A person seeking rhetorical affirmation asks a question, usually in a sarcastic manner, to which the obvious answer must be yes. Familiar examples abound:
Does a bear sh*t in the woods?
Is the sun hot?
Is the ocean salty?
There’s a similar question that concerns the leader of the Catholic Church. No particular pope, just any one. You’ve probably heard it many times over your lifetime, snidely retorted by some smart ass or another (if you know what I mean. And I think you do.)
Pope Francis has been in the news ever since he became pope. Quite a controversial figure, if beloved by many, yet seemingly most beloved by folks who are not Catholic but who are progressive and/or globalists. Odd, isn’t it?
Those who are Catholic are often left scratching their heads after hearing some of the teachings and pronouncements of this particular pope. Confusing, to say the least, in that much of what he is purported to have said or proposed doesn’t align at all with what most Catholics have been taught all their lives.
You don’t have to be Catholic, however, to be confused by this guy.
The Pope made a big splash with his encyclical on climate change, singling out “the intensive use of fossil fuels” as a big part of the problem. Yet he himself is seen, jetting around the world, burning God only knows how much fossil fuel, spewing God only knows how much pollution into the atmosphere of “Our Common Home”.
Then there’s the Pope’s unusual attitude–for a Catholic leader–towards gay relationships and transgenderism. “Who am I to judge,” he famously said.
The obvious answer is: He’s the Pope!
Doesn’t he know that by now? It’s his job to judge, in the sense that he’s supposed to lead people on the right path, which entails recognizing and pointing out the wrong path. It was reported that Pope Francis recently
met with, and hugged, Diego Neria Lejarraga, a transgender Catholic man from Plasencia, Spain, after Lejarraga wrote Francis a letter. Though a local priest had called Lejarraga “the devil’s daughter,” at the meeting, Francis told him, “You are a son of God, and the church loves you and accepts you as you are.”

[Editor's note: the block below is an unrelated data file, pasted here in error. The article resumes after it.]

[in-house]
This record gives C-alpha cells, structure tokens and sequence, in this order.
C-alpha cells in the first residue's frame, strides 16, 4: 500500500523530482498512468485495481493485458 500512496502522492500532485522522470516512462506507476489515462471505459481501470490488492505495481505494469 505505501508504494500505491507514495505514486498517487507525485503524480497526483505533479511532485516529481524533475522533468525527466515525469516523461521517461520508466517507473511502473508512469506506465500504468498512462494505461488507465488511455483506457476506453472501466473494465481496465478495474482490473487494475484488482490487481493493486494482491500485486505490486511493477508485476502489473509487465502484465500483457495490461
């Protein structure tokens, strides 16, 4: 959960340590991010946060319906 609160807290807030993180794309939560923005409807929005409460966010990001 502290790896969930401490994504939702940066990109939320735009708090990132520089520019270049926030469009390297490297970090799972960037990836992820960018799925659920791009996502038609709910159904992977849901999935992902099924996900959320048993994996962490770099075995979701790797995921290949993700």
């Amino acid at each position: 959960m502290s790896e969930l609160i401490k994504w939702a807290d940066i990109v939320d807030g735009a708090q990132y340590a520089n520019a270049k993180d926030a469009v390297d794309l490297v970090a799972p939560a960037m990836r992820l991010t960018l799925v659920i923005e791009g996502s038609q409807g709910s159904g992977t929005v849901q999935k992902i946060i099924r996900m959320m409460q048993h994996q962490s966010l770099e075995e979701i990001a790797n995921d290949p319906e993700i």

Apparently Pope Francis, being politically correct, accepted this “transgender man” as she is not, given that “he” is a she, made so by God, and so therefore is a daughter of the church, if anything. Head spinning yet?
Don’t get me wrong. I’m all for compassion, but not for acquiescing to delusions, even if Facebook declares it against “community standards” to believe the science behind the factual biological concept of two sexes.
Heretofore, Catholic doctrine stated that a transsexual/transgender person, even after a sex change operation, remains the sex–the canonical condition–-originally assigned by God. Indeed, there was a time that the Church discouraged even ear piercing, as mutilation of the temple of the soul. How much more mutilating is the oxymoronic “sex change” operation?
Now consider the fact that this “transgender man” met with the Pope and brought along “his fiancée,” which begs several questions:
What sex is the fiancée, Macarena? Apparently female.
Where do they plan to marry, meaning in which church? Not disclosed.
Is it possible to be a “Catholic man” who was born female and who now has a female fiancée?
Did the Pope advise them to be abstinent or did he give them a dispensation for a “marriage” in which the marital act will be lesbian in nature?
How can the church possibly accept them as they are, as the Pope claimed it does?
One has to wonder how donors to the Catholic Church would feel if they knew that the Church paid the expenses for this couple to travel to the Vatican to meet the Pope.
This isn’t the first time the Pope welcomed homosexuals with open arms. Pope Francis met
with an old friend in Washington, D.C. during his visit, who is now “married” to another man. His embrace of these men and his kisses for them, could be taken as a sign of compassion. After the meeting, his old friend related that the Holy Father did not communicate to him the Church’s teaching on homosexuality or same sex unions so clearly expressed by the previous two Popes. He related that he had felt affirmed by the Holy Father. Loving a person as a child of God is one thing; implicitly approving of a life-style through silence is another matter, one that leaves open the questioning of truth.
The list of confusing, seemingly “non-Catholic” statements made by and behaviors exhibited by Pope Francis is long and growing longer by the day. The list is so long that a person might be forgiven for asking:
Is the Pope Catholic?
A question to which the answer is no longer obvious. What is obvious is that we’re going to have to ditch that question as a clever way to point out that something’s obvious. We’ll have to use a different question, if we expect to receive rhetorical affirmation. How about:
Would you like another beer?